Summary of Constitutional Limits to Paternalistic Nudging
In:Choice Architecture in DemocraciesAnne Van Aaken, 2015
Hart and Nomos © 2015
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“Paternalistic nudging” is a form of “choice architecture” that you may not realize affects many of your day-to-day decisions. Take, for example, the graphic warnings on cigarette packages: They steer many people away from smoking, via personal choice, despite smoking being completely legal. In this selected chapter, University of St. Gallen law professor Anne van Aaken introduces various paternalistic measures and analyzes their effectiveness. She asks whether the ends justify the means and if the means are lawful under the German Constitution. getAbstract recommends this thought-provoking article to anyone with interests in psychology, autonomy and the rights and responsibilities of government.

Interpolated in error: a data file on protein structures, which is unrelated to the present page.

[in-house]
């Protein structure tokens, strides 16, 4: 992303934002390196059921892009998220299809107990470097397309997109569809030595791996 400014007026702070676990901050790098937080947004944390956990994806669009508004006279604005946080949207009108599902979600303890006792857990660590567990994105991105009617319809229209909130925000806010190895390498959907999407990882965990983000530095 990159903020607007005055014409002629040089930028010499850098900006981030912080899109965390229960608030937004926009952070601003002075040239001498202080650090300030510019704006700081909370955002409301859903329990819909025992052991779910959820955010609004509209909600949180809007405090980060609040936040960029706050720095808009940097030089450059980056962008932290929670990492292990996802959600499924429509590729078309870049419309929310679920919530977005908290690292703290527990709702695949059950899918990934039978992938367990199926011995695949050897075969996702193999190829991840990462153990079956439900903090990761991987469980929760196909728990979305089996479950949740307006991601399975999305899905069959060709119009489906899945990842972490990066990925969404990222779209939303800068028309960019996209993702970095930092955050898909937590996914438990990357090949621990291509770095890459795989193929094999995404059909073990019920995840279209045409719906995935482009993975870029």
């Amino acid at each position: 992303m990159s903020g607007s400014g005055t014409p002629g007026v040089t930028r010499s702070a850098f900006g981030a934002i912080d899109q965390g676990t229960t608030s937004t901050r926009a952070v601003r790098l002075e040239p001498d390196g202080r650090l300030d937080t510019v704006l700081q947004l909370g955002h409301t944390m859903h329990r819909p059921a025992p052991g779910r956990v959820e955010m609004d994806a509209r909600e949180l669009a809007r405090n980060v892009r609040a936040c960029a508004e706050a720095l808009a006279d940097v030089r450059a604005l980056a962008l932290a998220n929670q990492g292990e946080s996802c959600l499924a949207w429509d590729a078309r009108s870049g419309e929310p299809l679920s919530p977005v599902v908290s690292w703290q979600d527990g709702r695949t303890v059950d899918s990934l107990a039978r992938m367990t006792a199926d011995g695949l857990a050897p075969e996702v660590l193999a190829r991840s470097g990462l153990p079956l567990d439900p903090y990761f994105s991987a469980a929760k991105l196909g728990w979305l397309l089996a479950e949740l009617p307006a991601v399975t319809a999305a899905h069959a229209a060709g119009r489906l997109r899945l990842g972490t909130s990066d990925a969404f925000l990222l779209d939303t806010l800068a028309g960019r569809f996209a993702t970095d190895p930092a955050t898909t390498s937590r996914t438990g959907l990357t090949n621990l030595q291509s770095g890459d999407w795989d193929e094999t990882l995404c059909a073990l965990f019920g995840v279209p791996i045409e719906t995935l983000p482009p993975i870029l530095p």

In this summary, you will learn
- What “paternalistic nudging” entails,
- Which types of nudges may be unconstitutional, and
- How appropriate paternalistic nudges can encourage an informed and thoughtful citizenry.
About the Author
Anne van Aaken, PhD, is a professor of law and economics, legal theory, public international law, and European law at the University of St. Gallen in Switzerland.
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